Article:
Monday 8 October 2018 12:19 am

Ministers urged to give tax breaks to landlords who sell to long-term tenants in push to get renters onto housing ladder


Ministers have been urged to get private renters onto the housing ladder by offering big incentives to landlords who sell their property to long-term tenants. 

Campaigning think tank Onward laid out proposals to give buy-to-let properties 100 per cent capital gains tax relief if the home is sold to a tenant who has lived there for three years or more. 

The gain from the relief would then be split between the landlord and the tenant, giving the landlord extra cash when they sell, and the tenant money to go towards a mortgage. It's hoped the policy would encourage landlords to sell to tenants, and get people in the private rental sector onto the housing ladder. 

Onward reckon average gains per property could top £15,000, while 88,000 households could take up the relief each year – benefiting half a million households over five years.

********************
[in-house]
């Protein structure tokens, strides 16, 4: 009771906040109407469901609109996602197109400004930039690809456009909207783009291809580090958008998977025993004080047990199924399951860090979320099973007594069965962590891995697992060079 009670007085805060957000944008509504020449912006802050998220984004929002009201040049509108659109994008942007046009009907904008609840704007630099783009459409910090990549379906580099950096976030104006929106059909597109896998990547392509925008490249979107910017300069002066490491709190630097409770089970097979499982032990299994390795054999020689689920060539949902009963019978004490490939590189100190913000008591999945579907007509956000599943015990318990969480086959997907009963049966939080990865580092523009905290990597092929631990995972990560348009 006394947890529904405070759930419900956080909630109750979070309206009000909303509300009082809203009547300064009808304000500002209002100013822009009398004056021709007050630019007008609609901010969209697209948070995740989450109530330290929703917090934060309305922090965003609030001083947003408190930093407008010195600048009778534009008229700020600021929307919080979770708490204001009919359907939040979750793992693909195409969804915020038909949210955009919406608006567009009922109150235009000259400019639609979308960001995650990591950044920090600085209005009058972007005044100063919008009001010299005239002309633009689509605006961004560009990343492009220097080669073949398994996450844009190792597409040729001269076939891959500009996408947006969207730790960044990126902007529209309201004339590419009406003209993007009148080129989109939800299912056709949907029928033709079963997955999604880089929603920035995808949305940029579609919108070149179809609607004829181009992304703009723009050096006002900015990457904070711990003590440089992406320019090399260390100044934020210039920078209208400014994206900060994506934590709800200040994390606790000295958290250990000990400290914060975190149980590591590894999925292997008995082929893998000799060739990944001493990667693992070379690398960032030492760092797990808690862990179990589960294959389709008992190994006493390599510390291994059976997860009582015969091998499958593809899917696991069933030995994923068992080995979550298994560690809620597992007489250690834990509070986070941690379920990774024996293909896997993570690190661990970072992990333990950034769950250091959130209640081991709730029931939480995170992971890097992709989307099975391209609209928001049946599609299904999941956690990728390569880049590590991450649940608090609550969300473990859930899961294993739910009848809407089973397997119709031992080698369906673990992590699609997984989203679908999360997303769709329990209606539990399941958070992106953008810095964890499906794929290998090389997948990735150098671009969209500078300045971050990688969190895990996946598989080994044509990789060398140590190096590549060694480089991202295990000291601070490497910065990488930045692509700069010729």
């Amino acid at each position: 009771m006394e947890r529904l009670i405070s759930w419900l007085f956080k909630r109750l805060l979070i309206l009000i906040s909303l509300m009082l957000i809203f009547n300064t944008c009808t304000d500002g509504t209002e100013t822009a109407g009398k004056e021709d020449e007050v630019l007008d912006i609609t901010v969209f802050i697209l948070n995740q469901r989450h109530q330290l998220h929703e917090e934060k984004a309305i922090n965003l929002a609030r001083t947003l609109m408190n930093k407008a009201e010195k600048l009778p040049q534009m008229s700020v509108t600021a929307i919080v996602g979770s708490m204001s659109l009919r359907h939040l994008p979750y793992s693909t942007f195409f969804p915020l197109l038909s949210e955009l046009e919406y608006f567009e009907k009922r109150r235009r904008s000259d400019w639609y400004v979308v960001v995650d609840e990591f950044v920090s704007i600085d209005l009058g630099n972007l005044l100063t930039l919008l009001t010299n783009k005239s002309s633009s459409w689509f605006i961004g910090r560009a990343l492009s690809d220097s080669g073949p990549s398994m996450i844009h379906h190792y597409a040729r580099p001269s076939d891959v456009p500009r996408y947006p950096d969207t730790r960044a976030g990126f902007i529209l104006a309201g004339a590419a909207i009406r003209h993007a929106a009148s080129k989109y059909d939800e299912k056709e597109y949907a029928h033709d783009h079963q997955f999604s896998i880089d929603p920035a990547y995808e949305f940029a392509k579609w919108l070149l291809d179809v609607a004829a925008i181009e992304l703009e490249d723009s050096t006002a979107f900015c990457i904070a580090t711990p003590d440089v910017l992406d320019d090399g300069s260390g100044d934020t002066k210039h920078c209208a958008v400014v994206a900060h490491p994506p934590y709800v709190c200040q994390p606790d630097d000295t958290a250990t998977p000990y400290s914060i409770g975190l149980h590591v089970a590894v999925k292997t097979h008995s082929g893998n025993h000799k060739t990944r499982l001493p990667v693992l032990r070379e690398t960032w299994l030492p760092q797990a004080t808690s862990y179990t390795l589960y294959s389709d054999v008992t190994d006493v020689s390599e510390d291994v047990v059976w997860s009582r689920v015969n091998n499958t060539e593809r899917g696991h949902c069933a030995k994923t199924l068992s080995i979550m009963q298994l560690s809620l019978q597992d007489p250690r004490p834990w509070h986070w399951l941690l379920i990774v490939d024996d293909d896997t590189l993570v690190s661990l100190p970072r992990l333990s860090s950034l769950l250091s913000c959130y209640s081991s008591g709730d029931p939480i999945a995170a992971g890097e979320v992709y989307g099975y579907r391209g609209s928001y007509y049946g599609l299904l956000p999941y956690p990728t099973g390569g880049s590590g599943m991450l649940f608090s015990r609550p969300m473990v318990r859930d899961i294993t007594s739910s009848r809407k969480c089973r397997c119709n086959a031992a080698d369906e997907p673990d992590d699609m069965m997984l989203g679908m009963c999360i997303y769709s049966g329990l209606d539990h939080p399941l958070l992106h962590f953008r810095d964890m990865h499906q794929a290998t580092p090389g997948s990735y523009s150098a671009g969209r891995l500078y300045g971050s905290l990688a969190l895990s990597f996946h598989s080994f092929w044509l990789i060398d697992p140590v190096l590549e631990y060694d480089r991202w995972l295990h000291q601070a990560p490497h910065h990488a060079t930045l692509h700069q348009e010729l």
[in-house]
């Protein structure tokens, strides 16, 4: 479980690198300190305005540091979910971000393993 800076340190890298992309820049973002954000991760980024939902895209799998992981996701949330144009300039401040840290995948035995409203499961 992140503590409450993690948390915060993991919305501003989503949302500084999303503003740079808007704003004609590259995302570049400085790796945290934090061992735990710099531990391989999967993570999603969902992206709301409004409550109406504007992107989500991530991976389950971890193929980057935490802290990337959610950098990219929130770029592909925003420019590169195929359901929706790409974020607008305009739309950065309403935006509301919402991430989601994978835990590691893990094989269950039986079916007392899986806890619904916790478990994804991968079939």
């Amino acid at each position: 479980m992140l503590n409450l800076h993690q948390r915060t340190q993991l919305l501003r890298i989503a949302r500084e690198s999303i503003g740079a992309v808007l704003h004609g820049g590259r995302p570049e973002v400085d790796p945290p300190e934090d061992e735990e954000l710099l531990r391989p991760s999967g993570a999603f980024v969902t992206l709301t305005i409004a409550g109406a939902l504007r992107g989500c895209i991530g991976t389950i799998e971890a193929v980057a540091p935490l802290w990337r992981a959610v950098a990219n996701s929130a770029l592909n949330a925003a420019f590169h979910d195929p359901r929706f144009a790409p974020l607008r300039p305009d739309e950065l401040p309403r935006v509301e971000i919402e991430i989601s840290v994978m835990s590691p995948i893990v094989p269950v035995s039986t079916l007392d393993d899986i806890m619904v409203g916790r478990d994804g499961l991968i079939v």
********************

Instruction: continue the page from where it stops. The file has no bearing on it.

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The policy would cost the Treasury around £1.32bn to implement. Onward said it could make up for these losses by tightening other tax reliefs to buy-to-let investors.  

Will Tanner, director of Onward, said:

Rising prices and the growth of buy-to-let means that too many people, especially younger generations, are stuck on a treadmill of rising rents and insecure tenancies with no viable route to get on the housing ladder.

Today's renters are older, more likely to be in rented property for longer, and more likely to have children than any generation before them.

It is time for ministers to give private renters the chance to make their house a home, just as a Conservative government gave a previous generation of council tenants the Right to Buy their home years ago.

Onward's call comes on the same day an IFS report has found that home ownership is becoming an increasingly distant dream for young people, as price increases have massively outpaced wage growth over the last 20 years. 

Average house prices in England have risen 173 per cent since 1997, while wages increased just 19 per cent, the IFS said. 

Read more: Millennial home ownership slides as affordability crisis worsens